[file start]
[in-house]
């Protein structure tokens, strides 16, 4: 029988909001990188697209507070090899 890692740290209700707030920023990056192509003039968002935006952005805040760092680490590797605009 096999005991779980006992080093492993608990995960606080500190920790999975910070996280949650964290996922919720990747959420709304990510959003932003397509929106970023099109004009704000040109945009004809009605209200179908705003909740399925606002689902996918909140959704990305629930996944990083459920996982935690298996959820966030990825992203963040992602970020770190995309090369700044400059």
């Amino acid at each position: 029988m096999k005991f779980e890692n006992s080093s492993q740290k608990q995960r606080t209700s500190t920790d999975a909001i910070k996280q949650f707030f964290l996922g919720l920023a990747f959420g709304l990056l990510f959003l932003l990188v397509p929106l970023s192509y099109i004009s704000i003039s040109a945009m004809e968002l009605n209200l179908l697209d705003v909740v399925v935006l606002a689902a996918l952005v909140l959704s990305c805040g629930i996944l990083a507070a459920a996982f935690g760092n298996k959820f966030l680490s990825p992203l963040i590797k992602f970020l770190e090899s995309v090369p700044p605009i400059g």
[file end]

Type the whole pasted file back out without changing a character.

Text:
[in-house]
């Protein structure tokens, strides 16, 4: 029988909001990188697209507070090899 890692740290209700707030920023990056192509003039968002935006952005805040760092680490590797605009 096999005991779980006992080093492993608990995960606080500190920790999975910070996280949650964290996922919720990747959420709304990510959003932003397509929106970023099109004009704000040109945009004809009605209200179908705003909740399925606002689902996918909140959704990305629930996944990083459920996982935690298996959820966030990825992203963040992602970020770190995309090369700044400059």
């Amino acid at each position: 029988m096999k005991f779980e890692n006992s080093s492993q740290k608990q995960r606080t209700s500190t920790d999975a909001i910070k996280q949650f707030f964290l996922g919720l920023a990747f959420g709304l990056l990510f959003l932003l990188v397509p929106l970023s192509y099109i004009s704000i003039s040109a945009m004809e968002l009605n209200l179908l697209d705003v909740v399925v935006l606002a689902a996918l952005v909140l959704s990305c805040g629930i996944l990083a507070a459920a996982f935690g760092n298996k959820f966030l680490s990825p992203l963040i590797k992602f970020l770190e090899s995309v090369p700044p605009i400059g």